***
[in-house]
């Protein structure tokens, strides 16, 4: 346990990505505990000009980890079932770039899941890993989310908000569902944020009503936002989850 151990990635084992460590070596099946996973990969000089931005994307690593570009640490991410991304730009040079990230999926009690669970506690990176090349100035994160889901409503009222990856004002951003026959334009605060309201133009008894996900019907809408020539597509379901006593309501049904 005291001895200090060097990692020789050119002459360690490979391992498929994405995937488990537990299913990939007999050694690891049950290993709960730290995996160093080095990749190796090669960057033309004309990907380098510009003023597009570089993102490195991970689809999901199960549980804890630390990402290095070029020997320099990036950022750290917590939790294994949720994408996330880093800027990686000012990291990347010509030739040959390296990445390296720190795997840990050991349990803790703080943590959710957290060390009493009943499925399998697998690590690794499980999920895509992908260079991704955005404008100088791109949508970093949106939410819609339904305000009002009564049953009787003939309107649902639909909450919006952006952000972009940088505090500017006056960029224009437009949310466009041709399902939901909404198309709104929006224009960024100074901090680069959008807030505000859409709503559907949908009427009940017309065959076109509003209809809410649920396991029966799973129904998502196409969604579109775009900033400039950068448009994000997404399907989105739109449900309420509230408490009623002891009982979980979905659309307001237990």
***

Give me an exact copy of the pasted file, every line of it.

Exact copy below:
[in-house]
């Protein structure tokens, strides 16, 4: 346990990505505990000009980890079932770039899941890993989310908000569902944020009503936002989850 151990990635084992460590070596099946996973990969000089931005994307690593570009640490991410991304730009040079990230999926009690669970506690990176090349100035994160889901409503009222990856004002951003026959334009605060309201133009008894996900019907809408020539597509379901006593309501049904 005291001895200090060097990692020789050119002459360690490979391992498929994405995937488990537990299913990939007999050694690891049950290993709960730290995996160093080095990749190796090669960057033309004309990907380098510009003023597009570089993102490195991970689809999901199960549980804890630390990402290095070029020997320099990036950022750290917590939790294994949720994408996330880093800027990686000012990291990347010509030739040959390296990445390296720190795997840990050991349990803790703080943590959710957290060390009493009943499925399998697998690590690794499980999920895509992908260079991704955005404008100088791109949508970093949106939410819609339904305000009002009564049953009787003939309107649902639909909450919006952006952000972009940088505090500017006056960029224009437009949310466009041709399902939901909404198309709104929006224009960024100074901090680069959008807030505000859409709503559907949908009427009940017309065959076109509003209809809410649920396991029966799973129904998502196409969604579109775009900033400039950068448009994000997404399907989105739109449900309420509230408490009623002891009982979980979905659309307001237990």